"We do not use the term 'mini-stroke' for a variety of reasons," Dr. Larry Goldstein, chairman of the neurology department at the University of Kentucky and co-director of the Kentucky Neuroscience Institute and UK Neuroscience Research Priority Area, told Salon by email. "The medical term is TIA — transient ischemic attack. These are episodes in which the blood supply to a portion of the brain is briefly interrupted causing the same symptoms as a stroke that resolve, generally within minutes and with no evidence of relevant permanent injury on brain imaging such as an MRI or CT scan."

He added, "If there is evidence of damage on imaging, the same event is classified as a stroke."

Dr. David Paydarfar, chair of the Department of Neurology at the Dell Medical School at The University of Texas at Austin, told Salon in writing that mini-strokes are frequently associated with "poorly controlled risk factors like hypertension, diabetes [et cetera], and in such cases often occurs in clusters." He pointed out that the physical symptoms of a mini-stroke include "slurred speech, imbalance, weakness or clumsiness of one or more limb(s), loss of cognitive function" and the cognitive symptoms include "problems with comprehension and/or expression of speech, loss of recall, loss of other intellectual function like calculation, visuo-spatial orientation."

If Trump did suffer such a transient ischemic attack, it would probably not be difficult for him to conceal that from the public: As Dr. Russell Medford, a former associate professor of medicine, director of molecular cardiology and adjunct clinical professor of medicine at the Emory University School of Medicine, told Salon by email, "By definition, TIAs are transient with full resolution of any presenting symptoms." At the same time, he explained that mini-strokes are "a serious and concerning medical diagnosis that places the patient at increased risk for a future ischemic stroke."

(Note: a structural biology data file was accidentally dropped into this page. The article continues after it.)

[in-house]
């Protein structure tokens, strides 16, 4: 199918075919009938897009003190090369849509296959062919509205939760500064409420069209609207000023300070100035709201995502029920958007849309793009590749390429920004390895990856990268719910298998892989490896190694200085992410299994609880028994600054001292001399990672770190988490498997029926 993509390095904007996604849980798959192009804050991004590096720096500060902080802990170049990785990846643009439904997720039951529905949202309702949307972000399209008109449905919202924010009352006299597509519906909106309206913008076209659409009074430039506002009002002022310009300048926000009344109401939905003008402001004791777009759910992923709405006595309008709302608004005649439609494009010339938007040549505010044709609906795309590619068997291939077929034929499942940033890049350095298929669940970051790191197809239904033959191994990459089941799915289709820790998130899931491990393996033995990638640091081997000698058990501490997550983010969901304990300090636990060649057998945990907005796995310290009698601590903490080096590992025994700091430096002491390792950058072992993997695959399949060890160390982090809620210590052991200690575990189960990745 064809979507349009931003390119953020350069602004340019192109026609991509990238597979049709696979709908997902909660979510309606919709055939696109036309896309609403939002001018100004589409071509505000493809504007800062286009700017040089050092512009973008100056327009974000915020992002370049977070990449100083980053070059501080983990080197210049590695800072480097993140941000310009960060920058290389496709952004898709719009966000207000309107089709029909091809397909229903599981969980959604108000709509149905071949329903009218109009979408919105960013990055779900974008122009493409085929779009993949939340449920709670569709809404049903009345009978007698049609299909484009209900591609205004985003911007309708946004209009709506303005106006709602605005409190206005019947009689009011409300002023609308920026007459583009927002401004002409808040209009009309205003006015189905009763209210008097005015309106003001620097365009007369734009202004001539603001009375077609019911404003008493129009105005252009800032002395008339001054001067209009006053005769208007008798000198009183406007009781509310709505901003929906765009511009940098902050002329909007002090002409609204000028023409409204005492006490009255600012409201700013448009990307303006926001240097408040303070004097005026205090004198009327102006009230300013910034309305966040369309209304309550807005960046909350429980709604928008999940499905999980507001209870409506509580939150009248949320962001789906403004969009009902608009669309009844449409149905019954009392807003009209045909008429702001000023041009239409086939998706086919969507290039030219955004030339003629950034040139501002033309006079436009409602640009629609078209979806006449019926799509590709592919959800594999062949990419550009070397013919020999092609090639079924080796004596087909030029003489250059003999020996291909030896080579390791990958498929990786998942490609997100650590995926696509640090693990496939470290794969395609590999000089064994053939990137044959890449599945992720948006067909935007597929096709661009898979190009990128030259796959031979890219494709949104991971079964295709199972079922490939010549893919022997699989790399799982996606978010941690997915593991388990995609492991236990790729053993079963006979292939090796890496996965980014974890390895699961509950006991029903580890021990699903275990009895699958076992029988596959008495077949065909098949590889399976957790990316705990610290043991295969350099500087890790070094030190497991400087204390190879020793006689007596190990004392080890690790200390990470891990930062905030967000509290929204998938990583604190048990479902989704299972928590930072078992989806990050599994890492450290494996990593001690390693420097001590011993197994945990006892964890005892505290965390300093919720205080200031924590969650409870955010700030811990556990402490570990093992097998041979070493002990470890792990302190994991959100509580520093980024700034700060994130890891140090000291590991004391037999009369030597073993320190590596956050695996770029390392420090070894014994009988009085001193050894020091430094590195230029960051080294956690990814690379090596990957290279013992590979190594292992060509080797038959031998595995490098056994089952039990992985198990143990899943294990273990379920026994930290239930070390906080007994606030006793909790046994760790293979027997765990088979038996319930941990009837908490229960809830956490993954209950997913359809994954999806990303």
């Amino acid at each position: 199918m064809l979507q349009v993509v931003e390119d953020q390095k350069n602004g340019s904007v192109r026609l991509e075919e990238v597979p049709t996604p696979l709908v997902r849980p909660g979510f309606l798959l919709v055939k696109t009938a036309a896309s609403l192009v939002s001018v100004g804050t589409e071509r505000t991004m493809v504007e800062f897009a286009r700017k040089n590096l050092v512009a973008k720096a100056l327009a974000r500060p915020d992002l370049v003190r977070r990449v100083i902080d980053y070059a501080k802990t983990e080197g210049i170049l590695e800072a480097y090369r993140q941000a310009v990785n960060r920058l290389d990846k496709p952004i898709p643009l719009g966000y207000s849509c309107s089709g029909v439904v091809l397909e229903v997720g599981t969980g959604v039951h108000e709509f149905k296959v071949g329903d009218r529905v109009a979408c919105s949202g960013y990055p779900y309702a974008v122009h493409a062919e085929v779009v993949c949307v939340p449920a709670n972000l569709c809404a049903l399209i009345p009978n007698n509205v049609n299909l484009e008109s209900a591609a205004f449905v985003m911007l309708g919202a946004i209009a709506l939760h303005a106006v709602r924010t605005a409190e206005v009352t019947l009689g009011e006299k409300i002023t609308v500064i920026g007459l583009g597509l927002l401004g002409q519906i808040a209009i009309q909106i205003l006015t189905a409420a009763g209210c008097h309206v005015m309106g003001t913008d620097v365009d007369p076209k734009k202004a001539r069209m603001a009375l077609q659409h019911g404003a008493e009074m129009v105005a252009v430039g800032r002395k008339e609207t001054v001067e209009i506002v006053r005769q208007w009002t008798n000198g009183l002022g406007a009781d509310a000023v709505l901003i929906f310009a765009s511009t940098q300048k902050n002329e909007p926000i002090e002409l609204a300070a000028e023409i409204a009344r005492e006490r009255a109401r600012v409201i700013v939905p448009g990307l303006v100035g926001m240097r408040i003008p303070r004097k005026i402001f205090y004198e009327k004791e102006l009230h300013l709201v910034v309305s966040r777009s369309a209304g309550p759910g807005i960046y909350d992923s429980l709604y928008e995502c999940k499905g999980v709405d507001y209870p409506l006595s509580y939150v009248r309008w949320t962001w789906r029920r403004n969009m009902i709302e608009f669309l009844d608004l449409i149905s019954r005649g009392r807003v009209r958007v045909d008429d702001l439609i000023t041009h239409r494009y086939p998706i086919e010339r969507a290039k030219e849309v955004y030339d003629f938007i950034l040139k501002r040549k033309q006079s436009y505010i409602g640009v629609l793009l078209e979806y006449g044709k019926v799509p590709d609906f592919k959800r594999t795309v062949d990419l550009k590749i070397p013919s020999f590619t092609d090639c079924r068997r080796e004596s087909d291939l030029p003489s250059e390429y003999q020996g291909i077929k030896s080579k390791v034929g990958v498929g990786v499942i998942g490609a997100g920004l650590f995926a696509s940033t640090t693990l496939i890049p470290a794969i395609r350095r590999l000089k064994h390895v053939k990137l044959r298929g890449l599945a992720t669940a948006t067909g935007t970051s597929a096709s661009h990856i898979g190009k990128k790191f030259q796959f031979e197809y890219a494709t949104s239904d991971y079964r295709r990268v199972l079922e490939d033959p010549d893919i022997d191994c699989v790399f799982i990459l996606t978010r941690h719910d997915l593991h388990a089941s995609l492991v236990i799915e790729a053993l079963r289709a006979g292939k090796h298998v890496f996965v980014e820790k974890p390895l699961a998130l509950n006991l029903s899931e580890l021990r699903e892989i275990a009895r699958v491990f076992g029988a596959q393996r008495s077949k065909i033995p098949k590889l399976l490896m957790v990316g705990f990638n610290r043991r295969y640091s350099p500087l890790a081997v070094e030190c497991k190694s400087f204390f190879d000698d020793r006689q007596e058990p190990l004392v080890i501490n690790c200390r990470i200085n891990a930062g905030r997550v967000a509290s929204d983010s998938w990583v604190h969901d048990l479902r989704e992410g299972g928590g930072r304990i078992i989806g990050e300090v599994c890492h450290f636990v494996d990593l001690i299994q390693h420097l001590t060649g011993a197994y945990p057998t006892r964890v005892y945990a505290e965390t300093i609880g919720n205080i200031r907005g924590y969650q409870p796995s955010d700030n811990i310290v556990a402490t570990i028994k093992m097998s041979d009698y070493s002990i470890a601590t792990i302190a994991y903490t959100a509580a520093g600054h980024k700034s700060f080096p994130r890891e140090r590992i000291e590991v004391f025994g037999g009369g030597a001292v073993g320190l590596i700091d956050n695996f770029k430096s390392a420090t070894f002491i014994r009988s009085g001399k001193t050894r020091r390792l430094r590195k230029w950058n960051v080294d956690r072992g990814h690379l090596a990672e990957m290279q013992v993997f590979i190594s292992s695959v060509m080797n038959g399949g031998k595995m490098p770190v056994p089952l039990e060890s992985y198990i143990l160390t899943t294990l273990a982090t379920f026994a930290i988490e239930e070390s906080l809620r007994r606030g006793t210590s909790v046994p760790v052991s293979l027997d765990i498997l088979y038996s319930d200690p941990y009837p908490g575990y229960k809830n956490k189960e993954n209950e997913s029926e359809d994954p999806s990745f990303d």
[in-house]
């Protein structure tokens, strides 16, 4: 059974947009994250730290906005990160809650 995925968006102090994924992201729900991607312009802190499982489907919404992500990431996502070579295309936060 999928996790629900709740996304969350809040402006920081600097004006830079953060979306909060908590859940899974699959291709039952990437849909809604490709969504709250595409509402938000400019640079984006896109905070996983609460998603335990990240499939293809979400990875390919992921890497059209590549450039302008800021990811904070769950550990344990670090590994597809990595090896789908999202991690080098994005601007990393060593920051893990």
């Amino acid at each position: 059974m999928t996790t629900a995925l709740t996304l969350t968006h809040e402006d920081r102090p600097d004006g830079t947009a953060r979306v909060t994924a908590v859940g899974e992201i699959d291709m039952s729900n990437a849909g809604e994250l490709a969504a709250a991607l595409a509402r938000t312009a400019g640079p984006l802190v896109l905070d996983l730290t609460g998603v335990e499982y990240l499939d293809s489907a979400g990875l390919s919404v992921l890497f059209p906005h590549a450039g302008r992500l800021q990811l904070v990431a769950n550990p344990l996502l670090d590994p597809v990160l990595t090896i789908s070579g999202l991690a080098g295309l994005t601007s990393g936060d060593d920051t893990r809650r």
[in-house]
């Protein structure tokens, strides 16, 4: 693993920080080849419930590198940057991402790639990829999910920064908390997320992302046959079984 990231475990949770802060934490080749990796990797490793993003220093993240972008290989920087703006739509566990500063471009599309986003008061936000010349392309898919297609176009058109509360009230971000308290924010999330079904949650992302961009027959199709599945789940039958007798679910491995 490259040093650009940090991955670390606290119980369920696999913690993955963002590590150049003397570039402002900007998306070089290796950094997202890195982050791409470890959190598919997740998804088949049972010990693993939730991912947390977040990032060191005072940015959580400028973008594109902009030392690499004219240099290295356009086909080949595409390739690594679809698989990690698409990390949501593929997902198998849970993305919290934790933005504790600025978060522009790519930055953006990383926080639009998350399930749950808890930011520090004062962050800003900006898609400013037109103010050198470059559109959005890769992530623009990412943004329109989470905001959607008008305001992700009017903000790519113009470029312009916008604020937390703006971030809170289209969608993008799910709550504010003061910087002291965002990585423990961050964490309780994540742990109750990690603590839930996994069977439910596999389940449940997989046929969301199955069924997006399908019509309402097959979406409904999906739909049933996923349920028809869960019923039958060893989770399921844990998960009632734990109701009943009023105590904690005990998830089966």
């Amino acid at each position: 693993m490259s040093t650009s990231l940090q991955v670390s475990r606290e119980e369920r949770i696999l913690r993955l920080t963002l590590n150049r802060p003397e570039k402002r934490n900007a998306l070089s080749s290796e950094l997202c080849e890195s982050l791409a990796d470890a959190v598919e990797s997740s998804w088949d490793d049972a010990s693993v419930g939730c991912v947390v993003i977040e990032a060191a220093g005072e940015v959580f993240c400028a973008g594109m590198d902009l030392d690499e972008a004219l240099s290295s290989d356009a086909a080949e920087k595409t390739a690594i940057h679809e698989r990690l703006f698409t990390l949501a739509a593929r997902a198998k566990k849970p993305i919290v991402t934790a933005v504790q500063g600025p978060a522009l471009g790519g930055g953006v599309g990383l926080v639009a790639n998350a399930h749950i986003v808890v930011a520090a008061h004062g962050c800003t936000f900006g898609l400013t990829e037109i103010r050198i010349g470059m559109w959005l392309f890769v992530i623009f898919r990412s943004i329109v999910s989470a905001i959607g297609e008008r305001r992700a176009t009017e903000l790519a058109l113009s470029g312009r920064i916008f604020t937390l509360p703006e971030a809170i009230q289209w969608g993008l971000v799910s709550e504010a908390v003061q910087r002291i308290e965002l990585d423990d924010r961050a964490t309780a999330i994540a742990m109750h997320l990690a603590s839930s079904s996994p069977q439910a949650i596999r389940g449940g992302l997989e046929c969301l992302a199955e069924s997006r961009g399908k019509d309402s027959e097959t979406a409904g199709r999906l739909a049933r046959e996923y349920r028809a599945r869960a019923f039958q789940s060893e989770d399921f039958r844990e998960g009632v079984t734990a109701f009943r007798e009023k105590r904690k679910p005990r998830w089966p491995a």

Previous presidents have been disabled or severely affected by strokes, and even hid them from the public. When Woodrow Wilson had a stroke in 1919, he was unable to effectively serve for the remaining year-and-a-half of his second term. Less than three decades later, Franklin Roosevelt had a stroke right at the beginning of his fourth term — and died.

These presidential strokes occurred at crucial junctures in American history. When Wilson had his stroke, America had just ended World War I, was grappling with an influenza epidemic and was wrestling with constitutional amendments to prohibit alcohol and grant women the right to vote. When Roosevelt had his stroke, America was wrapping up World War II and transitioning from the Great Depression and war-era economies to what the nation hoped would be a prosperous future.

Although Trump has previously claimed that Joe Biden, a former vice president, is not mentally fit to be president, it is unclear if his recent tweet was referencing Biden's own history of neurological ailments. During his first presidential campaign in 1988, Biden suffered two aneurysms.